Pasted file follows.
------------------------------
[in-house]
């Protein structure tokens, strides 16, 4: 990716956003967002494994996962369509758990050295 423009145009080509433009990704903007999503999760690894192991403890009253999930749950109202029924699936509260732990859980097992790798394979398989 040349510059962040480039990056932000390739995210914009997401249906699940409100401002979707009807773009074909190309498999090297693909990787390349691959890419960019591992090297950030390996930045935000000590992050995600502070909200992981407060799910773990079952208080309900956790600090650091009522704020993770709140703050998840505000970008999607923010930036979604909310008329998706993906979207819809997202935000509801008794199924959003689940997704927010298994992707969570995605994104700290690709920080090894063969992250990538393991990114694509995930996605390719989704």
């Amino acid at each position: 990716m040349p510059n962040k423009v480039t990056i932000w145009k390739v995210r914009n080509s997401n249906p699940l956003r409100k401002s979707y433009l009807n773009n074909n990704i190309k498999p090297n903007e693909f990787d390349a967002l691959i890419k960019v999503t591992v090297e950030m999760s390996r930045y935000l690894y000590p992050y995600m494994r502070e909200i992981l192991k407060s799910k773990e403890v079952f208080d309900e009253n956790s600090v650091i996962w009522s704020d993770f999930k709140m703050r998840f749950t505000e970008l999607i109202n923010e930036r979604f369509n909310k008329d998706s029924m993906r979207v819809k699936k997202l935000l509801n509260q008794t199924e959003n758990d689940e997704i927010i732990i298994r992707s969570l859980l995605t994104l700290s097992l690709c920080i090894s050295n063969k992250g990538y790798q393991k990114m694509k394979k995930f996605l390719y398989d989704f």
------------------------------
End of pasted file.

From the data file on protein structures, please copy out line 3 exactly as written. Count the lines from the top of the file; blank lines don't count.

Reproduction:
């Amino acid at each position: 990716m040349p510059n962040k423009v480039t990056i932000w145009k390739v995210r914009n080509s997401n249906p699940l956003r409100k401002s979707y433009l009807n773009n074909n990704i190309k498999p090297n903007e693909f990787d390349a967002l691959i890419k960019v999503t591992v090297e950030m999760s390996r930045y935000l690894y000590p992050y995600m494994r502070e909200i992981l192991k407060s799910k773990e403890v079952f208080d309900e009253n956790s600090v650091i996962w009522s704020d993770f999930k709140m703050r998840f749950t505000e970008l999607i109202n923010e930036r979604f369509n909310k008329d998706s029924m993906r979207v819809k699936k997202l935000l509801n509260q008794t199924e959003n758990d689940e997704i927010i732990i298994r992707s969570l859980l995605t994104l700290s097992l690709c920080i090894s050295n063969k992250g990538y790798q393991k990114m694509k394979k995930f996605l390719y398989d989704f």